The program recognizes that academic preparation is the foundation of lifelong learning in a dynamic and evolving profession and seeks to develop student fluency and competence in an array of basic skills and processes with equal insight into the artistic, technical, and managerial competencies of practice. More precisely the program graduates students with a broad overview of the profession by balancing a curriculum equally weighted in creativity—the art of design—and rudimentary technical knowledge and business acumen required to realize their conceptions.

The program seeks to portray the practitioner as a multi-dimensional professional with a broad range of responsibilities serving both clients and the public. The program recognizes that art, science, intuition, rational thinking, and common sense all coincide in equal measure and that these accumulated skills and traits acquired over time and experience form the hallmark of the true professional. As an “applied art,” the program recognizes that interior design skills are not of themselves intuitive and as a result the curriculum courses—especially studios—are structured to build student confidence and facilitate learning objectives.

The program orientation and the structure of the curriculum rest on a tripartite base: Wentworth’s ‘Learning and Competency Objectives,’ CIDA accreditation standards, and the NCIDQ definition of the professional interior designer. These three standards recognize the reality of the specialized, diverse knowledge, and skills required in practice and affords graduates substantial preparation for professional licensure.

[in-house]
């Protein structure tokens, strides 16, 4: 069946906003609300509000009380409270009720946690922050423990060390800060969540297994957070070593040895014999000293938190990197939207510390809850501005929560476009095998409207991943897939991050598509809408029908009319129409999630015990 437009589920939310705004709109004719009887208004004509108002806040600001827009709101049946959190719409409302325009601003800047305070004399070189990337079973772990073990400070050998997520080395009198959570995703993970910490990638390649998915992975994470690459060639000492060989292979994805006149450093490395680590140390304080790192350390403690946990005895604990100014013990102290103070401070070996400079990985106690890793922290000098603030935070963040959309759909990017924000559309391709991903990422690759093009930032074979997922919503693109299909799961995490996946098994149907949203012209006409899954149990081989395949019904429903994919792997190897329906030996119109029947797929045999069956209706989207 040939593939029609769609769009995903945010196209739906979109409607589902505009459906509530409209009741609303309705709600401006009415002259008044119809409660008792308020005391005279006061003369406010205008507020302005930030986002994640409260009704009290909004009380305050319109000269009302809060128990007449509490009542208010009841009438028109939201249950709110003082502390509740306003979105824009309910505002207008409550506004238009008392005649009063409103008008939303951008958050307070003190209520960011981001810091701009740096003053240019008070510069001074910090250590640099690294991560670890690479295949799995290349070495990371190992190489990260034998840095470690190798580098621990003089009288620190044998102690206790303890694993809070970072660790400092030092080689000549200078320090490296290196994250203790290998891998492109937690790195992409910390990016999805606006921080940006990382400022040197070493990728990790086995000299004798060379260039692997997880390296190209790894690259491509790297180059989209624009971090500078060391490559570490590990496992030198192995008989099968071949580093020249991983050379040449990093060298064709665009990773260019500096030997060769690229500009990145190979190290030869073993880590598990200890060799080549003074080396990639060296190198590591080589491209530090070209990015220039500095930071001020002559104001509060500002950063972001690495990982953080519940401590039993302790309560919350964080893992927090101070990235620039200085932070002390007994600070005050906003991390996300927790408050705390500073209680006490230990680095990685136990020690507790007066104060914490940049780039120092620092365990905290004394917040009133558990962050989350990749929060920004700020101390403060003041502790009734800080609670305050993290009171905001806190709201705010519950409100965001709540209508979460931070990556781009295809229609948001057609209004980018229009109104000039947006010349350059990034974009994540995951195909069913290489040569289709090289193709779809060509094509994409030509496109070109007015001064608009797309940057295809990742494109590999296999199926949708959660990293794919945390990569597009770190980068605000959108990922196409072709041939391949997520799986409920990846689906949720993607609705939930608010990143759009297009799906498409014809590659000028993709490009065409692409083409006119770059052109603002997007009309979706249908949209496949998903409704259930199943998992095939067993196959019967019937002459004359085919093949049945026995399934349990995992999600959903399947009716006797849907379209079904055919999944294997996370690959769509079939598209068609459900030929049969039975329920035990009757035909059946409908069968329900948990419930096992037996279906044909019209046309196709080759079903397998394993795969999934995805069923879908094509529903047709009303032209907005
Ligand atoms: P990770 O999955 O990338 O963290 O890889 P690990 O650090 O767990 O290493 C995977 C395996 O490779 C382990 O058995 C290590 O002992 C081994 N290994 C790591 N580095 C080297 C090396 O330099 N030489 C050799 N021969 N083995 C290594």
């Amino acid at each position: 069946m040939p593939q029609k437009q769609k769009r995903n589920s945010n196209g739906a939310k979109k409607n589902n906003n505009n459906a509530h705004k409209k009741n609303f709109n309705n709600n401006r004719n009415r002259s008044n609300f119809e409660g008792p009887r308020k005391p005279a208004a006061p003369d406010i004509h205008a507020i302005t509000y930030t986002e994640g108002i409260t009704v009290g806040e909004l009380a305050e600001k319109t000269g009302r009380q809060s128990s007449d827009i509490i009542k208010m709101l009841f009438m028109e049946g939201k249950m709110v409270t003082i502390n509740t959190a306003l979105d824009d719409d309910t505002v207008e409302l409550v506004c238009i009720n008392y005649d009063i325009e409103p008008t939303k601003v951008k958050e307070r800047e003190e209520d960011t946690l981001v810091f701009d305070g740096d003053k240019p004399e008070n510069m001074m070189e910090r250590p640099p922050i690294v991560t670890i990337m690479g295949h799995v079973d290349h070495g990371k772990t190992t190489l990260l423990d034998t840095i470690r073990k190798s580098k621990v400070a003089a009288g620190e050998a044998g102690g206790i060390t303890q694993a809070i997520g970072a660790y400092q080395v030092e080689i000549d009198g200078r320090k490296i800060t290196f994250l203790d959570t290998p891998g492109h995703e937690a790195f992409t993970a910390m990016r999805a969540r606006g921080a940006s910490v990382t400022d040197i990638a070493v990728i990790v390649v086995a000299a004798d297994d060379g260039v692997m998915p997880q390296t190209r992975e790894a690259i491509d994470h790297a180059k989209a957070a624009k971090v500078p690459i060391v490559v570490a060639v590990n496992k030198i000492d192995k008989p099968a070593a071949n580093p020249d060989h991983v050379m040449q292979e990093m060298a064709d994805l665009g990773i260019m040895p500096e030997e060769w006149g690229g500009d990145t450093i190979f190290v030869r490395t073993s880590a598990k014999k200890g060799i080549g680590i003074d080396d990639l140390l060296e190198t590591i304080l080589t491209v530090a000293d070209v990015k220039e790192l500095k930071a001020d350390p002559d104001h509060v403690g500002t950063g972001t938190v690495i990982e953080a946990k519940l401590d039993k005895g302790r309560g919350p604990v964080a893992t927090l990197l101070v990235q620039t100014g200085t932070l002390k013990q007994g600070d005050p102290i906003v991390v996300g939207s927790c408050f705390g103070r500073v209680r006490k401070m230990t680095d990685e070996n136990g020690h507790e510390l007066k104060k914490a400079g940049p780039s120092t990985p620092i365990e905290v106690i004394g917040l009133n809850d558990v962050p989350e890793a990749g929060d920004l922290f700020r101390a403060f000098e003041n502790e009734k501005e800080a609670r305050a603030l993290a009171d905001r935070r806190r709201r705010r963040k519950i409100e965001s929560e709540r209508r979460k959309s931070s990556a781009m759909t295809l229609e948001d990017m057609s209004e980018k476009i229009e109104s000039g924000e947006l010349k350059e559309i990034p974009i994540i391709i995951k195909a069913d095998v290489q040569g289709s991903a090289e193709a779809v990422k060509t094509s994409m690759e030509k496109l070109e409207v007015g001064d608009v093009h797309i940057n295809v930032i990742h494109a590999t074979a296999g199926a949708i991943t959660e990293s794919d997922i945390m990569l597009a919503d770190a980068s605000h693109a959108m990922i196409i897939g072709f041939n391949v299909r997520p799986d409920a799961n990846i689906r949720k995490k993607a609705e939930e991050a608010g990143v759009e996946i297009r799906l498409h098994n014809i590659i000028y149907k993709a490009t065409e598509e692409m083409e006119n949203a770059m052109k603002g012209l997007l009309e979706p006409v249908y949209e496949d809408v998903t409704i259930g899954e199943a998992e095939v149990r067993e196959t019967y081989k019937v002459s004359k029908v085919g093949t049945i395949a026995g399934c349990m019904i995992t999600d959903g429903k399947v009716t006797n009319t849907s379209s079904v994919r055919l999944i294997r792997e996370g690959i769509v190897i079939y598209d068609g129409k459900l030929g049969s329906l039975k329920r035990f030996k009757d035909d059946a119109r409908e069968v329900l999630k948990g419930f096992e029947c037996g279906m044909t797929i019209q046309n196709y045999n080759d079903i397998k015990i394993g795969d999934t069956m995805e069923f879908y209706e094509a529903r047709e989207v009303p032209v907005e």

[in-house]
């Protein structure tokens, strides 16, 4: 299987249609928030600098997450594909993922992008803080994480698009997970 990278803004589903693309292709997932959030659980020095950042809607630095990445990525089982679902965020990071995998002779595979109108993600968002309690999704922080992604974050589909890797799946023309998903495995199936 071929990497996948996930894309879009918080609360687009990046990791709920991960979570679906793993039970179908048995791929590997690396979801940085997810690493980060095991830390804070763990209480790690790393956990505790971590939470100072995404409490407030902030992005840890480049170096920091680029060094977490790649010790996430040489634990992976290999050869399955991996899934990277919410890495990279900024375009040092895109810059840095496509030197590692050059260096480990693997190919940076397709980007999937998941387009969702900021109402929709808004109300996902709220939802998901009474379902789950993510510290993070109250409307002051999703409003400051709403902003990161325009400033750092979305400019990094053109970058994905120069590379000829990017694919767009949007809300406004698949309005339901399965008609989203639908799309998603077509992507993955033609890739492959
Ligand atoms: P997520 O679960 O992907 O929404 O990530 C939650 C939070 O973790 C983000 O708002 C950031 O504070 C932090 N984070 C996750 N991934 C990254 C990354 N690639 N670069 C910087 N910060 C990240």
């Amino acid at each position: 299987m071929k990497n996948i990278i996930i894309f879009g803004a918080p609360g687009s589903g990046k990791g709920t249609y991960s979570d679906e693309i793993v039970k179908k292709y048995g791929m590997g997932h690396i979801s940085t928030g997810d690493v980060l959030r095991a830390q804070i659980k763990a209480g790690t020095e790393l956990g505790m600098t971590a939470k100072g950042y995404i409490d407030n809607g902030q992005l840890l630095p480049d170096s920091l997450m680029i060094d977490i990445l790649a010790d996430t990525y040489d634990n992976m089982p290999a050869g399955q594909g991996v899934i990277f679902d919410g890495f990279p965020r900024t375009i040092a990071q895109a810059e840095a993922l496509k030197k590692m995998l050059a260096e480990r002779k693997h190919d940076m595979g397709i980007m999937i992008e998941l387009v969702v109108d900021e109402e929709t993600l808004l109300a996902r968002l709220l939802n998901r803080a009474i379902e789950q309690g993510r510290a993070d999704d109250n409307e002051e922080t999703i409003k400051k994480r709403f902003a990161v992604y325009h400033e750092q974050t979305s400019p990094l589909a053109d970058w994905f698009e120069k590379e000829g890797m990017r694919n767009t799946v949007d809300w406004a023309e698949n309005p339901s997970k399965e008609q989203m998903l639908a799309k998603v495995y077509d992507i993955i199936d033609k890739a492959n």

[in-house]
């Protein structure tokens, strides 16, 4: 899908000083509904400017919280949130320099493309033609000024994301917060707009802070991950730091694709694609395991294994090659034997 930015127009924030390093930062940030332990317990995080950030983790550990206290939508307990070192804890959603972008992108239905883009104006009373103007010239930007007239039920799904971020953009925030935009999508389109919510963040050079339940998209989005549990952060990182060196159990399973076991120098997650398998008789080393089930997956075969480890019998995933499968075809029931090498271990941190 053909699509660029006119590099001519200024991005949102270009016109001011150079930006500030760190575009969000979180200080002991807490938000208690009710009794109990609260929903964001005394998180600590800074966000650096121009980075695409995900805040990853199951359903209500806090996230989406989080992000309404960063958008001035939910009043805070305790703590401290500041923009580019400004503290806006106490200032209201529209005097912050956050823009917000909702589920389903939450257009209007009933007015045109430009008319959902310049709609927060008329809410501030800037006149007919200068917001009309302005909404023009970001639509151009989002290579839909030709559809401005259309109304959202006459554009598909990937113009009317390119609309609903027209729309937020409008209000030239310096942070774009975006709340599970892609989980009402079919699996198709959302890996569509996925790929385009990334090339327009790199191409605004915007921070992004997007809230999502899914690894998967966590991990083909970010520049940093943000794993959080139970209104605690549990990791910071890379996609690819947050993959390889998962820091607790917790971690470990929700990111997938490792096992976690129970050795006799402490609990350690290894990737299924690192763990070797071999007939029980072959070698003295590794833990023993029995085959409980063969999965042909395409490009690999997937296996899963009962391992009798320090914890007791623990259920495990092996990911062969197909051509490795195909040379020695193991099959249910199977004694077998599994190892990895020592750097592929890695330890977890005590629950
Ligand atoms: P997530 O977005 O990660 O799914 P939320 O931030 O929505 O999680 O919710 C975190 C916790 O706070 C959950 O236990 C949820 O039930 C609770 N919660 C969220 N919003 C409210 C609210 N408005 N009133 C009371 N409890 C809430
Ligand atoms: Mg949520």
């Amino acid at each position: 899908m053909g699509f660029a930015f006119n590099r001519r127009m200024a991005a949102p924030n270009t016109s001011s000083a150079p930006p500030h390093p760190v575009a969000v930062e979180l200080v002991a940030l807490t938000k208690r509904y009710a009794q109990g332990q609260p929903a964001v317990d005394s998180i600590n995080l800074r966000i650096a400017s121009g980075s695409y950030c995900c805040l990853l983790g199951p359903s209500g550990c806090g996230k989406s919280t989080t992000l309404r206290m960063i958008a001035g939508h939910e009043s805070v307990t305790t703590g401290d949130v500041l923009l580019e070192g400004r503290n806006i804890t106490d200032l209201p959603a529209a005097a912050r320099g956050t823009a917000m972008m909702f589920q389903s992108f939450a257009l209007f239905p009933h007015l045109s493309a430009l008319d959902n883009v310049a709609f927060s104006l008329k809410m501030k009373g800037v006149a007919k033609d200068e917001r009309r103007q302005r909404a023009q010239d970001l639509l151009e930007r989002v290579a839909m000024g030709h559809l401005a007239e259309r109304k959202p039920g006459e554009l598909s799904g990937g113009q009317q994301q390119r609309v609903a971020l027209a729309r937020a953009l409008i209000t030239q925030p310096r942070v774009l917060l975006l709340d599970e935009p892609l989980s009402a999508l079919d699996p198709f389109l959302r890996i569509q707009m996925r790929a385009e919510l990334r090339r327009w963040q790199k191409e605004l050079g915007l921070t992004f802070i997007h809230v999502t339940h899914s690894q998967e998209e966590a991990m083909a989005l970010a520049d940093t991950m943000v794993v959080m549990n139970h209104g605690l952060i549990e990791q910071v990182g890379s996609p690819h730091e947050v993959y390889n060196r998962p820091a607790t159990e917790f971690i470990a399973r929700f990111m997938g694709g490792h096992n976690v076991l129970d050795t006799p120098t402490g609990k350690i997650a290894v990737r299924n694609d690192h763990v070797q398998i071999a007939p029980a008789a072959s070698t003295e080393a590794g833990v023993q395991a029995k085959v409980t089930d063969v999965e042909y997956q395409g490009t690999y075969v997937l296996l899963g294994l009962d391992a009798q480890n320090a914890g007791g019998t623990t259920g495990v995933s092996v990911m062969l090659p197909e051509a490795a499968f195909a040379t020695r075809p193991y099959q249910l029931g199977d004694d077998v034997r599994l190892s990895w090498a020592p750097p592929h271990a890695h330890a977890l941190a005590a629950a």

To achieve this balanced orientation, the program seeks to:

  • foster creativity and artistic vision
  • develop fluency with a design process
  • broaden intellectual depth
  • develop technical skills and the craft of making
  • introduce students to the business of design
  • offer the opportunity to work efficiently both independently and collaboratively in teams
  • recognize the broad professional fiduciary responsibilities to the general public including but not limited to ethical practice, regulatory requirements, and growing public concerns for resource conservation and sustainability.

The program is accredited by the Council for Interior Design Accreditation (CIDA). Graduates of the program may seek employment as interior design professionals in interior design and architectural firms, corporations, institutions, and government offices, or as sales professionals for interior design product manufacturers. Some graduates have pursued advanced degrees in interior design, architecture, fine arts, and business administration. After two years of professional experience, graduates may sit for the NCIDQ examination for professional certification.

Advancement into the junior year of the BINT program is based on a student’s past performance and demonstrated skill level to succeed in the more advanced courses offered in the junior and senior years. The Design Studio Grade Requirement must be satisfied. Approval to continue on into the junior year will be based on the following